Land, Boss, Repeat
Platform: Nintendo Switch
Developer: Atooi LLC
Xeodrifter is a Metroidvania with some great concepts but it’s potential is never fully realized.
When you first start the game, you are shown a small scene in which your warp core on your ship gets destroyed and must be replaced. You are tasked with exploring each of the four worlds available to find upgrades to your health and weapons as well as new abilities that will allow you to traverse previously unreachable areas and eventually find a new warp core.
One thing that initially feels refreshing about Xeodrifter is it allows you to explore whichever of the planets you would like right from the start which gives you the feeling of freedom, but this freedom is somewhat of an illusion as you will eventually need a specific ability to traverse certain areas and that ability may be locked behind a boss battle on another planet so technically there is a correct order to do things in. It is up to you to find that order as the game does not tell you where to go or what to do.
As for the art style, Xeodrifter is an interesting looking game with a fairly chunky pixel aesthetic. Colors are vibrant and fairly varied across all the environments you will navigate over the course of the roughly 2-3 hour campaign.
As for gameplay, for the most part this is a standard Metroidvania game. One aspect that sets it apart for me is the way that customizing your weapon works. You will find items that give you a point to use when upgrading your weapon, these points can be allocated in any of the various columns that give your weapon different characteristics such as spread, speed and power. You can even save different load-outs to one of three slots on the weapon menu.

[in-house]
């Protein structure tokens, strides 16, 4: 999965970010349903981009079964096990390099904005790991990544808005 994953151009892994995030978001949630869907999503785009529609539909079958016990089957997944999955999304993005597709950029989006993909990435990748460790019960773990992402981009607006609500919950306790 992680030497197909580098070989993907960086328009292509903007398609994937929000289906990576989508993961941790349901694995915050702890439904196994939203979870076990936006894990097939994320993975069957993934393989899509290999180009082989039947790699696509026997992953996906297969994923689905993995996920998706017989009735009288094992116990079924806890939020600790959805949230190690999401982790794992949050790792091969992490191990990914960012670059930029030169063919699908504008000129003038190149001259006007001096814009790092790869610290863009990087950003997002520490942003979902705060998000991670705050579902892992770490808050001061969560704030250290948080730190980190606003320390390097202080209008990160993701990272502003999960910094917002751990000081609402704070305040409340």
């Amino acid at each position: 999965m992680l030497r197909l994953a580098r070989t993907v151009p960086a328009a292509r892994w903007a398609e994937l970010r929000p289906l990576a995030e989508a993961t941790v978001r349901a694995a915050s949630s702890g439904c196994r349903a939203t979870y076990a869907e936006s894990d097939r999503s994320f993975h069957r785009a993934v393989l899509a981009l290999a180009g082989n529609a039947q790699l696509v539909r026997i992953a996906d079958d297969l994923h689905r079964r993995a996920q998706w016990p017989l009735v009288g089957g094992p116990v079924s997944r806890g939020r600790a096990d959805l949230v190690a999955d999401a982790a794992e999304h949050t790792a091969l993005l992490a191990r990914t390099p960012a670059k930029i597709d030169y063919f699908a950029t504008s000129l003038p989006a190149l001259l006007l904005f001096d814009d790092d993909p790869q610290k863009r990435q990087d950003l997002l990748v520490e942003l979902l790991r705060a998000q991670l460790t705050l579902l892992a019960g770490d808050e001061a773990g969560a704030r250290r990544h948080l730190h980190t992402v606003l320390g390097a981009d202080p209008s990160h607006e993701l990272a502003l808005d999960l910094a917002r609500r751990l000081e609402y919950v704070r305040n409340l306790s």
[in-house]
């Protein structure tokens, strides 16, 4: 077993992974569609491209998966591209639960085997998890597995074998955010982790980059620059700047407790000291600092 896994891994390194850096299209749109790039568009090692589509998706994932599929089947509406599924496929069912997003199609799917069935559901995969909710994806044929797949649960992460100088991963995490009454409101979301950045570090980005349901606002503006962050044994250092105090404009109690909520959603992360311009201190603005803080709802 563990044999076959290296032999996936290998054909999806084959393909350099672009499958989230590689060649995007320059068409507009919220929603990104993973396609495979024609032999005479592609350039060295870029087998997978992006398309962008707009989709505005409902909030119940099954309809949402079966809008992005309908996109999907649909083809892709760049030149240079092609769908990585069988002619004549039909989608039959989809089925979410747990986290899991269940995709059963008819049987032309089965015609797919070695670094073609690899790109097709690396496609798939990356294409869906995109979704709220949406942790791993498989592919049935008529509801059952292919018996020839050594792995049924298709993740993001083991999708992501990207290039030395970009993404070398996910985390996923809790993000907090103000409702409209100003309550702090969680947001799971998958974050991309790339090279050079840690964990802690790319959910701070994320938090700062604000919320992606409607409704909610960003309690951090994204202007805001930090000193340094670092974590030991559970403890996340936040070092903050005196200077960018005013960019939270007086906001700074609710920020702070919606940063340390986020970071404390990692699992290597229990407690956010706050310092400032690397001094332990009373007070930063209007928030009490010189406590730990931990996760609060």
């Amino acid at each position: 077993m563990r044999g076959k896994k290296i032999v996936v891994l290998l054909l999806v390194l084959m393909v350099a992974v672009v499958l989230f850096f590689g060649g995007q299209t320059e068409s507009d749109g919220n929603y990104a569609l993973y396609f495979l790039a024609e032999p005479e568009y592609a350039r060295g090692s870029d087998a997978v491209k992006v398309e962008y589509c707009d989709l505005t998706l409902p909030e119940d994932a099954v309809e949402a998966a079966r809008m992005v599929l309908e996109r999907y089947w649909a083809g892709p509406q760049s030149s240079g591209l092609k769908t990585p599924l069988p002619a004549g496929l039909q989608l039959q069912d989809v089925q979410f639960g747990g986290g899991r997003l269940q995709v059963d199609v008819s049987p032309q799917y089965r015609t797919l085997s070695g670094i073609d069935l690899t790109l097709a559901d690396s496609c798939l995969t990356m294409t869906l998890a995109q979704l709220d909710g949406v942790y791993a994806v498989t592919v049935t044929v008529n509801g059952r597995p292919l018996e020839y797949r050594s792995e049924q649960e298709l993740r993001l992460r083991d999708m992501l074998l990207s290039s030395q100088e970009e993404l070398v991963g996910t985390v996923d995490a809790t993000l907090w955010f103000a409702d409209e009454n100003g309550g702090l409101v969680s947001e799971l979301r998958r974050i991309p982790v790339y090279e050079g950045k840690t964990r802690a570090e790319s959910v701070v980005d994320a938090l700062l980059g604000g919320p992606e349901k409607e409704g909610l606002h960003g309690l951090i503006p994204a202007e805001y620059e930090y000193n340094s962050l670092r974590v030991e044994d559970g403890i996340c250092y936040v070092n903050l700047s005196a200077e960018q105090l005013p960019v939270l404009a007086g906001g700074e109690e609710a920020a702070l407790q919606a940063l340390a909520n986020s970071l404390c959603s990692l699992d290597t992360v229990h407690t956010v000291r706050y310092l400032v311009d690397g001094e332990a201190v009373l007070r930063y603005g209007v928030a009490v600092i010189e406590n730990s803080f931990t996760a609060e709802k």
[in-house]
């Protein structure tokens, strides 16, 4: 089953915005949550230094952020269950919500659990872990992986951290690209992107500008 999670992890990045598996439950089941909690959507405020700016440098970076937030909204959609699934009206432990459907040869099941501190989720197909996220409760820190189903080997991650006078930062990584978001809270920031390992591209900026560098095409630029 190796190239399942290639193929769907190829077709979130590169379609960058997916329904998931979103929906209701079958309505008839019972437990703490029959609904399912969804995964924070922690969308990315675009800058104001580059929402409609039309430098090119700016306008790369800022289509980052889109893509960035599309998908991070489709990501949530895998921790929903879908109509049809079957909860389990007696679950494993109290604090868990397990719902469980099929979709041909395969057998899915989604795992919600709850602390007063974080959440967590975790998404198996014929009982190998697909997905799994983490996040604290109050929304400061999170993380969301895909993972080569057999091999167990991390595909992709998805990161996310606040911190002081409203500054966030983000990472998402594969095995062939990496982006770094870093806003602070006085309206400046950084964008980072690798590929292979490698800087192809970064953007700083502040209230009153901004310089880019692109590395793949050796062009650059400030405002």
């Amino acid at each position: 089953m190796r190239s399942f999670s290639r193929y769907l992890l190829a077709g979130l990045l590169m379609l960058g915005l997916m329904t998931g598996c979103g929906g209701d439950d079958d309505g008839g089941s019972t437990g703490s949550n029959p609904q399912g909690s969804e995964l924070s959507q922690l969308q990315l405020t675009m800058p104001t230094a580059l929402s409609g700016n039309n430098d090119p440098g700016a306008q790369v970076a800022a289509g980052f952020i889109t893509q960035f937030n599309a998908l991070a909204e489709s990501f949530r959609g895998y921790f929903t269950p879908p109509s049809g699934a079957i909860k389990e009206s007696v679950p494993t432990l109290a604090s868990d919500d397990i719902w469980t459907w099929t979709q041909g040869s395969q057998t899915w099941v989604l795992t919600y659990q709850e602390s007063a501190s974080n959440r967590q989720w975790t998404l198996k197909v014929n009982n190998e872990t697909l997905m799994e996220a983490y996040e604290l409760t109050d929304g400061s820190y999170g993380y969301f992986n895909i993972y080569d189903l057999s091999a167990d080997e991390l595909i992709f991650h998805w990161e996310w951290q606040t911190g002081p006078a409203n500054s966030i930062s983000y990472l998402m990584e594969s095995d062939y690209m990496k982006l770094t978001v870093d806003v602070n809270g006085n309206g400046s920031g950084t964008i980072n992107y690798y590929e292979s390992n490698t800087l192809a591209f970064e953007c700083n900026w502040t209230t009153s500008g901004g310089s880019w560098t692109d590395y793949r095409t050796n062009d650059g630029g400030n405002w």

This idea felt quite unique to me and a worthwhile addition to the genre.
The other idea that I found enjoyable and unique is the ability to shift between the foreground and background while playing after unlocking that power. It was pretty interesting and creative.
I cannot say that the rest of the game shows this level of creativity or variety however as enemy variety is not really much different between each planet give or take an enemy type or two.
Boss variety is also essentially non-existent. You will face the same boss over and over through every planet with some slight variations of tactics and color scheme. While this boss fight is pretty enjoyable on it’s own, it is a shame that we do not get to see a variety of bosses that are equally as fun to fight.
Xeodrifter is another game on the short side of the spectrum, I believe it only took me about 2.5 hours to complete the game and that was with some struggling early on before I got some health upgrades and also dying on the final boss many times so you may be able to complete it even faster than that.
Overall, Xeodrifter is a fun metroidvania title if you are looking for one but one that doesn’t do much to make the genre it’s own or expand the concept. What you see is what you get, but what you get is perfectly serviceable.
Chunky pixel retro style with splashes of color.
15 out of 20
Sound in the game is good but not especially memorable, I think more could have been done with music to set the tone.
15 out of 20
Gameplay is quite enjoyable, the mechanic of switching between planes is pretty interesting.
16 out of 20
The repetitive nature of the boss fights really hurts the idea of replaying this game in my eyes
12 out of 20
For $10, the value prospect is a tricky one as the game is so short and not the best Metroidvania title I have played on the Switch. There are likely better ways to spend your money unless you are hurting for another title in the genre.
11 out of 20
69 out of 100
The link for the store pages for Xeodrifter are below if you are interested in checking it out for yourself: